It is likely that there is a much higher latent demand, estimated by studies (Adie in 2008, the EIF in 2009) to be 100,000 loans per year. This is significant, as consistent estimates show that only 15 to 30% of entrepreneurs consider getting into debt to start their business. The remaining ones are reluctant to take such risks, or feel they do not need a loan.

But this demand is only expressed in terms of the supply. Much of the success of Adie is linked to this phenomenon: for a long time, people having problems did not consider setting up a business for many reasons, one being that these people had assimilated the fact that a bank would never trust them and lend them the necessary money. It is thus a supply policy that has proved, over the last 20 years, that many people have both the will and capacity "to start their own business" and to develop sustainable projects, even when they have no choice but to live on minimum social benefits.

3 – Two types of cooperation with banks

Two other developments are changing the landscape. On the one hand, banks no longer content themselves with leaving microcredit networks to do what they do not want and cannot or do not know how to do directly, that is to say small business loans. On the other hand, the combined pressure of French government and European authorities led the banks to get involved directly in this universe that they are largely unaware of.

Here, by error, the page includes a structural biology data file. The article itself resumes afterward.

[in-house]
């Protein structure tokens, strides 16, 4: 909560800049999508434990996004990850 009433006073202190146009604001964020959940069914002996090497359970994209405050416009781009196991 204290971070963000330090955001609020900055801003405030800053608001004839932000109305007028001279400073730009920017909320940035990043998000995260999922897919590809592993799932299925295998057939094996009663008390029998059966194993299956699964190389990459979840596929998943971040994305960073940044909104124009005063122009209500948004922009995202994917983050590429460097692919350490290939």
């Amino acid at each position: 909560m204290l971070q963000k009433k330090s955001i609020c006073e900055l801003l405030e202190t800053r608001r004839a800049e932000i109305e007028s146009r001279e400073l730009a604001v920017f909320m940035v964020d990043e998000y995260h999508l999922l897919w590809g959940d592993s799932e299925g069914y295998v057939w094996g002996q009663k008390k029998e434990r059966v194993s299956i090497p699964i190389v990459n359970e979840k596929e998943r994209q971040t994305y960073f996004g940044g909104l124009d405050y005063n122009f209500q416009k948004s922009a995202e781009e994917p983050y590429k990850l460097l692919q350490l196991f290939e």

Traditionally, for over 20 years, banks in France have been outsourcing small business loans to microcredit networks. With Adie, the agreement in principle was clear. Adie was the one doing all the upstream work (candidate selection, project validation and various aids to entrepreneurs) and the downstream work (double tracking of the customers: follow up of the reimbursements and follow up of the business management), the loan being implemented by the bank. Then recently, Adie changed its policy to master its own loan production from its own funds. For the local platforms of France Initiative, the pattern is different and remains unchanged. The 500 local committees (the ones taking lending decisions) are composed partly of local bankers. Hence, the unsecured loans are decided in an informal arrangement with the banks, making it easier for entrepreneurs to access additional loans from one of the mainstream local banks.

Thus, a dual system was established, highly effective for both partners:

• The bank avoids the costs of production it considers disproportionate to the amount of the loans and its standards of production. It leaves this work to the associations, which receive grants to do it, but then picks up good quality customers.

• The associations, Adie and France Initiative, show the government (which today remains their main provider of subsidies ) that they contribute to the creation of many healthy businesses capable of development, while the banks show that they are unable to do this work alone.